According to fresh information now available on the website of the Australian Transaction Reports and Analysis Centre (AUSTRAC), ‘digital currency exchanges’ must now register with authorities, as well as commit to various reporting and identity checking procedures.
The move comes as Australian authorities attempt to seal the remaining loopholes in cryptocurrency use regarding tax and identity management.
Against a backdrop of discontent due to a sharp rise in scams, the Australian Taxation Office last week asked for taxpayers’ input into how deductions arising from cryptocurrency profits should best be gathered.
As part of the security reshape, meanwhile, exchanges must now adhere to four principal rules in order to operate above board:
- adopting and maintaining an AML/CTF program to identify, mitigate and manage money laundering and terrorism financing risks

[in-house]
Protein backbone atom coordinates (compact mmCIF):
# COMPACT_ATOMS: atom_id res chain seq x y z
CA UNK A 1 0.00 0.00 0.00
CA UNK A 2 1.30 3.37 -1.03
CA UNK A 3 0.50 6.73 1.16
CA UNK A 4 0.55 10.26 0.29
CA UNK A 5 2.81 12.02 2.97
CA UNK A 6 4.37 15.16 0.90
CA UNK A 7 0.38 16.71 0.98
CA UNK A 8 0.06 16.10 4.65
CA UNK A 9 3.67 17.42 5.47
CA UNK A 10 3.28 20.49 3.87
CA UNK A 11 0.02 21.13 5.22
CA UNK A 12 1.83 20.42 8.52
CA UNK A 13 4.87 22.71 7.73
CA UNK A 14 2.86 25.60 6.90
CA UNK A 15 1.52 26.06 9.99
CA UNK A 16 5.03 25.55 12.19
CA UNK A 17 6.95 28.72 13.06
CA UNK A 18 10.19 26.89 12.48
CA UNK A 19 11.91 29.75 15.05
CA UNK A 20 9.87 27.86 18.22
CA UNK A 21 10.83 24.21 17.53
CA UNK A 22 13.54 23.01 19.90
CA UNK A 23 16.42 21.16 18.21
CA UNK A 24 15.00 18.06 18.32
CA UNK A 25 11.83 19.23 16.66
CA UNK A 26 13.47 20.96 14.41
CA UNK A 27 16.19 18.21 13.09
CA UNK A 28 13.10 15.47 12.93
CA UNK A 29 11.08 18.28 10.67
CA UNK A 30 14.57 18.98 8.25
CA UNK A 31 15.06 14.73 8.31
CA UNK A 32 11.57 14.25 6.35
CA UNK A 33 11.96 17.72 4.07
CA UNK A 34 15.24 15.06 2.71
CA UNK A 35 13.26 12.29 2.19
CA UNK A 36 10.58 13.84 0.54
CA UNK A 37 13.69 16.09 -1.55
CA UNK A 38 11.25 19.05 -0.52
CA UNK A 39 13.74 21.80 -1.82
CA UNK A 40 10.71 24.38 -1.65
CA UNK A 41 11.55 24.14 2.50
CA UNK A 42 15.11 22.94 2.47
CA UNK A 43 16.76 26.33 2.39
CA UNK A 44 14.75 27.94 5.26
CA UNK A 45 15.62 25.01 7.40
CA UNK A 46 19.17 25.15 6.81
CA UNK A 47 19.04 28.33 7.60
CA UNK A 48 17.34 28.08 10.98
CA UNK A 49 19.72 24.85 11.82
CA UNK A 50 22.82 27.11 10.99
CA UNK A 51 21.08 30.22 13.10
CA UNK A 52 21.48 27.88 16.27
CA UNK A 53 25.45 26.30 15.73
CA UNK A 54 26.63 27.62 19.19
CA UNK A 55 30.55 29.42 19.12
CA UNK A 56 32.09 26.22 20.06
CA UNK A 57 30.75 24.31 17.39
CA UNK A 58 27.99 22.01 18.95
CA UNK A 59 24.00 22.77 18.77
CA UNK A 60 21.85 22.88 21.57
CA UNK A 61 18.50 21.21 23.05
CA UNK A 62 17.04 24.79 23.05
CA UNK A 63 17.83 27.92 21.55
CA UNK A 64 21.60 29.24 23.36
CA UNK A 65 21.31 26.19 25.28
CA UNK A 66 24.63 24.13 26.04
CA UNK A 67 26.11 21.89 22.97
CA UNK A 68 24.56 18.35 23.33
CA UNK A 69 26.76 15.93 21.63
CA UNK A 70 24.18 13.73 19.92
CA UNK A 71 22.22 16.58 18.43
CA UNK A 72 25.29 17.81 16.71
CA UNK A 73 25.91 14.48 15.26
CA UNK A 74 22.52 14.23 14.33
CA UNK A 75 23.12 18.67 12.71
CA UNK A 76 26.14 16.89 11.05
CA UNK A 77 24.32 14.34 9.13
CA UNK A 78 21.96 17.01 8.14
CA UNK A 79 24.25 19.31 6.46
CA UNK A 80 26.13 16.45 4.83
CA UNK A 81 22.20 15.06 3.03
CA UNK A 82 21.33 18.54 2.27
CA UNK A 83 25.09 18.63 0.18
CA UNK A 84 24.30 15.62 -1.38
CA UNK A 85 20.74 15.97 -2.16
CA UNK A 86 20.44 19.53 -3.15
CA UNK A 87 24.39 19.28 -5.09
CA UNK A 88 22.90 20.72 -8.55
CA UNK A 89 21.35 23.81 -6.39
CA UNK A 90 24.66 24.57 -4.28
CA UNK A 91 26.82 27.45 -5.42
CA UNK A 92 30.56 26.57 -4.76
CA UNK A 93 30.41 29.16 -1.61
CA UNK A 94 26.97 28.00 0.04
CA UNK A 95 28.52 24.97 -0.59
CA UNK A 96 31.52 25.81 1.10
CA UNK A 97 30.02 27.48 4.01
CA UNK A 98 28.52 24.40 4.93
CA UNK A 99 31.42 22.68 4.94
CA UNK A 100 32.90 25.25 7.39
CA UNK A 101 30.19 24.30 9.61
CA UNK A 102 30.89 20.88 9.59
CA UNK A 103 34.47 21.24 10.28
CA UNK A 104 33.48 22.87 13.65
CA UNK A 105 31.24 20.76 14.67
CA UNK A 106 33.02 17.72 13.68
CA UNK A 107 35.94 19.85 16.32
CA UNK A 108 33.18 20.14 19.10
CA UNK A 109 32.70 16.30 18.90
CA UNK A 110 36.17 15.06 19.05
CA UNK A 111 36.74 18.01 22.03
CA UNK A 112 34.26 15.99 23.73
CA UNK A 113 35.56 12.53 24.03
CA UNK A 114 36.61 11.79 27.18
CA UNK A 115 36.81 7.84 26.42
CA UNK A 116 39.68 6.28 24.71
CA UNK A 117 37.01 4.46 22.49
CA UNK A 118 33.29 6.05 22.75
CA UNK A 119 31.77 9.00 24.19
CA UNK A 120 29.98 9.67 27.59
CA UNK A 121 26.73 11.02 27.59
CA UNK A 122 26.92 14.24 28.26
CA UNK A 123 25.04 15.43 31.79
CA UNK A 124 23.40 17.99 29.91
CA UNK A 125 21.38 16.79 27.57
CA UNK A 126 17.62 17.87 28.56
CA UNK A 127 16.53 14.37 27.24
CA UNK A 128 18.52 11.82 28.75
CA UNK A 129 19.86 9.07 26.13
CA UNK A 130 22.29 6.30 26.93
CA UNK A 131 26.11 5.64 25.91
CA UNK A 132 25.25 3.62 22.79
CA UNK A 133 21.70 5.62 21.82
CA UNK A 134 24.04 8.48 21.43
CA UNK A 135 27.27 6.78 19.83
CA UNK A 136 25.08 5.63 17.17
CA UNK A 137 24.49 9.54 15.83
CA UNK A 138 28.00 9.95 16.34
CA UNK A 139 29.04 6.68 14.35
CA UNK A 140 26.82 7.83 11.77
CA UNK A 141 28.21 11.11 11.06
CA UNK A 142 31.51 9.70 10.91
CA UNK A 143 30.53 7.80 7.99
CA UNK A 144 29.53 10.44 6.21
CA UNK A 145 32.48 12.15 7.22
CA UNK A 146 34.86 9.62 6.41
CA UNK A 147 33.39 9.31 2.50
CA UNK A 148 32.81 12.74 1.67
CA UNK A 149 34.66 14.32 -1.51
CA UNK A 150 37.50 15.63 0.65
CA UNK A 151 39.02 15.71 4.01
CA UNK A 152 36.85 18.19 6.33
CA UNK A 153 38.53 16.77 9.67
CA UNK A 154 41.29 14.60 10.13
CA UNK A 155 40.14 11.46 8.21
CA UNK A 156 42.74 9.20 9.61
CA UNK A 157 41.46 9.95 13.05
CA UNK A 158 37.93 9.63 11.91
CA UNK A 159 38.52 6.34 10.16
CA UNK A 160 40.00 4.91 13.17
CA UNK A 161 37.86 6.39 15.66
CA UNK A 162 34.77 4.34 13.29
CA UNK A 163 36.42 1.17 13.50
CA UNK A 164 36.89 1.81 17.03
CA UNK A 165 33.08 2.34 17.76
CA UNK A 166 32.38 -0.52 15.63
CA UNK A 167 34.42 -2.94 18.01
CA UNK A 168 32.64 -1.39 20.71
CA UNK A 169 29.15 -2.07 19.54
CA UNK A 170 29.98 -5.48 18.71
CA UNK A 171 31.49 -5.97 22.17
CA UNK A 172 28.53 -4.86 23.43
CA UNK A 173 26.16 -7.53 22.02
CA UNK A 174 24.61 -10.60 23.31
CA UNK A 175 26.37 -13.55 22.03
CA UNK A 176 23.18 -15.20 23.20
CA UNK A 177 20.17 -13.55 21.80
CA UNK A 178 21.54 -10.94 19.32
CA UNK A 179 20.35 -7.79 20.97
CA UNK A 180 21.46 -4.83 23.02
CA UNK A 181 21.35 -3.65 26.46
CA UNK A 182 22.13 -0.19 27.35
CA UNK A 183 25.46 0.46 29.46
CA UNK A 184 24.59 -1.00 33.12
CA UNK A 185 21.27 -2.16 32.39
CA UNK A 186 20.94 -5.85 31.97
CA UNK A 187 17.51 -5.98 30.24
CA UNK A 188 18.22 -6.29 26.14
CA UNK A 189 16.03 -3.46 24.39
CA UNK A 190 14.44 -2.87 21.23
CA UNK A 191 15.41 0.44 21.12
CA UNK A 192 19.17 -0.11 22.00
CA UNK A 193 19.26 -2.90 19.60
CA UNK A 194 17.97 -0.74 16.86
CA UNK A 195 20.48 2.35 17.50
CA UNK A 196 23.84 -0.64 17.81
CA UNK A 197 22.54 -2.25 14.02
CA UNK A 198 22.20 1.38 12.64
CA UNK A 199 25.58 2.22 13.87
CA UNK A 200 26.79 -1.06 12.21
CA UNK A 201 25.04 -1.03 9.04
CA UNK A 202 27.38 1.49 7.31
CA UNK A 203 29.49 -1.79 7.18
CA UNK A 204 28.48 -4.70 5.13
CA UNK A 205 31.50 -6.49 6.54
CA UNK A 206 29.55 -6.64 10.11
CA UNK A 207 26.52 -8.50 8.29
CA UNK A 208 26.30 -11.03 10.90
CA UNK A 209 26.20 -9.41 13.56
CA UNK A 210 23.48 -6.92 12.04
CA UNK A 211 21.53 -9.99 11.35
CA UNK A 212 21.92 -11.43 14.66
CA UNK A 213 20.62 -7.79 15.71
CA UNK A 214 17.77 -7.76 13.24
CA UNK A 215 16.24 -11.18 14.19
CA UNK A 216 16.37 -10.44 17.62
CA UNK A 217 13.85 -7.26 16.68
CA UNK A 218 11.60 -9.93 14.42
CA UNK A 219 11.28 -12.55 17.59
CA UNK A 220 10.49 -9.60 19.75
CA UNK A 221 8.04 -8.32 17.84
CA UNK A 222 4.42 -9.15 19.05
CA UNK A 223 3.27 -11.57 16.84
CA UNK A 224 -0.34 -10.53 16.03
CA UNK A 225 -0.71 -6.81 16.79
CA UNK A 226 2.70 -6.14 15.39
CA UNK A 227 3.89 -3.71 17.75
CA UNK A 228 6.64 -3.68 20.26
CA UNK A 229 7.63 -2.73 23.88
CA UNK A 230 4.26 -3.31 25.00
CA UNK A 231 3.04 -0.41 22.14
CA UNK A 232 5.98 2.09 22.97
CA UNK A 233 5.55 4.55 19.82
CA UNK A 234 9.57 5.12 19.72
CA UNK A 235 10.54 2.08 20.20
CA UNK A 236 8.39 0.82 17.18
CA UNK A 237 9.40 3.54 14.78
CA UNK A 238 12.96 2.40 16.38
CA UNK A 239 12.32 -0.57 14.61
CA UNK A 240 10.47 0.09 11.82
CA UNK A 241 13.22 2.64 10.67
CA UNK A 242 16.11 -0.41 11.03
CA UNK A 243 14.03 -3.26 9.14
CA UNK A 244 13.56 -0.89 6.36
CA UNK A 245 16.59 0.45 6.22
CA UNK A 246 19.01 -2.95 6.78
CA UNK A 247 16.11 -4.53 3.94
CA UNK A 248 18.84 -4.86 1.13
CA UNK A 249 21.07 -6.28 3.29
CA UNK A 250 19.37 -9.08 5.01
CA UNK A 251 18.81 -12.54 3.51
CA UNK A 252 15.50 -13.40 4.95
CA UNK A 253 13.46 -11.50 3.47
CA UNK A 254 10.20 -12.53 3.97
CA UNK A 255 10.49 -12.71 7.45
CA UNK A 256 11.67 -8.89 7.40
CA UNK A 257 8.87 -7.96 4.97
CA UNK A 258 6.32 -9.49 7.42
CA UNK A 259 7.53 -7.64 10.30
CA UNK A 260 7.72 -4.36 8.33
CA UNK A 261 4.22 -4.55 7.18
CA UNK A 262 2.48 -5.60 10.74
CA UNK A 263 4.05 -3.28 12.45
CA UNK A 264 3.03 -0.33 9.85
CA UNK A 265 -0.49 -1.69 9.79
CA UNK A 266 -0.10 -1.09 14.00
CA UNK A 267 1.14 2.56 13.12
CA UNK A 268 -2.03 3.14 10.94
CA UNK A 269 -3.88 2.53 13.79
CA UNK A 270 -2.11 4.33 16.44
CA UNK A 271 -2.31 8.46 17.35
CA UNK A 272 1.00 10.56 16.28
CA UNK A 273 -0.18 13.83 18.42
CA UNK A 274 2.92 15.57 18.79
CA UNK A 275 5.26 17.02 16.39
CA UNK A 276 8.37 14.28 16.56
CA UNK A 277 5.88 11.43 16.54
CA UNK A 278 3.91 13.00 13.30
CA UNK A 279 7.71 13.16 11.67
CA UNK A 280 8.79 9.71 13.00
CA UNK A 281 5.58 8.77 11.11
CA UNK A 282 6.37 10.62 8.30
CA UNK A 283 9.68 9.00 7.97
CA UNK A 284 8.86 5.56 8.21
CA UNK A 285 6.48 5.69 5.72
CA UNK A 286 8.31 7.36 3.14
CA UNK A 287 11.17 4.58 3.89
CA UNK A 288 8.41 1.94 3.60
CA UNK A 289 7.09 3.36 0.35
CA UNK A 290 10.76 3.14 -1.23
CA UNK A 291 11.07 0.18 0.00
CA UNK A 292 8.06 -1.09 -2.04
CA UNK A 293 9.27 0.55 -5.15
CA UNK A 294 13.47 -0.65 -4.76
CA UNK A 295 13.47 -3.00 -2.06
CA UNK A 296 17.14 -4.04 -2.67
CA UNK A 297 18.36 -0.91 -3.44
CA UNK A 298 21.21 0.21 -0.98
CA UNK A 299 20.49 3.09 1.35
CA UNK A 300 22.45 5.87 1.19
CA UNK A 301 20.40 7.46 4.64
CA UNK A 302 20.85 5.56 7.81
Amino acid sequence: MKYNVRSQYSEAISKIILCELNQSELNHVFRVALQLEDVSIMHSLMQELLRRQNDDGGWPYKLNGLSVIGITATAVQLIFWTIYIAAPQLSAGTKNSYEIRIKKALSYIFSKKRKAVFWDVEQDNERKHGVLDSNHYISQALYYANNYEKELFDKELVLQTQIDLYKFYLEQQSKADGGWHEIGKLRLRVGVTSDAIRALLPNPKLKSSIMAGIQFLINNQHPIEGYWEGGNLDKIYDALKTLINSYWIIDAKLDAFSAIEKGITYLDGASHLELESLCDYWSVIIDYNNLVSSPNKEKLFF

- identifying and verifying the identities of their customers
- reporting to AUSTRAC suspicious matters, and transactions involving physical currency of $10,000 or more
- keeping certain records for seven years.
A six-month grace period will accompany the new regulations, during which AUSTRAC will be more lenient on operators who fall short of requirements.
“A ‘policy principles’ period of six months will be in place from 3 April 2018. During that period, the AUSTRAC CEO can only take enforcement action if a DCE business fails to take ‘reasonable steps’ to comply,” it adds.